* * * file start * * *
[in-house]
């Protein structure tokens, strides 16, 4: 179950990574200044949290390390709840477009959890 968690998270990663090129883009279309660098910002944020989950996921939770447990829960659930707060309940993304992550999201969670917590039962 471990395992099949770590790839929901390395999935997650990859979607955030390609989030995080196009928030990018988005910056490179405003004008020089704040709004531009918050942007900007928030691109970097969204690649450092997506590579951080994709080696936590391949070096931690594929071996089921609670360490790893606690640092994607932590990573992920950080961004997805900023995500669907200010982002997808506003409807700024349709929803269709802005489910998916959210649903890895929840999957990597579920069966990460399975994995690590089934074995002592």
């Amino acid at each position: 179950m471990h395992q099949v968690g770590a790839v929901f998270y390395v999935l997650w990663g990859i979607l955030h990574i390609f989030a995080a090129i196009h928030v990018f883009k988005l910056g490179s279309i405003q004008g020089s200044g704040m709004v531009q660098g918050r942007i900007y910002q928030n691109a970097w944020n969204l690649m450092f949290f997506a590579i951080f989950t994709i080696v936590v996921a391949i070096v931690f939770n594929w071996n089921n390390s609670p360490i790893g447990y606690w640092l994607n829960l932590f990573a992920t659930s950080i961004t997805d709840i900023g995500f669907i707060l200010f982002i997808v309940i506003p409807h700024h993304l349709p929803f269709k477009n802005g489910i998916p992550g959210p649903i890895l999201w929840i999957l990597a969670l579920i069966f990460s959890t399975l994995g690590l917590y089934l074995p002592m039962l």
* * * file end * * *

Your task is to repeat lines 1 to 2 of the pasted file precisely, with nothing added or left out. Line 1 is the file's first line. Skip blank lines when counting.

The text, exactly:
[in-house]
């Protein structure tokens, strides 16, 4: 179950990574200044949290390390709840477009959890 968690998270990663090129883009279309660098910002944020989950996921939770447990829960659930707060309940993304992550999201969670917590039962 471990395992099949770590790839929901390395999935997650990859979607955030390609989030995080196009928030990018988005910056490179405003004008020089704040709004531009918050942007900007928030691109970097969204690649450092997506590579951080994709080696936590391949070096931690594929071996089921609670360490790893606690640092994607932590990573992920950080961004997805900023995500669907200010982002997808506003409807700024349709929803269709802005489910998916959210649903890895929840999957990597579920069966990460399975994995690590089934074995002592």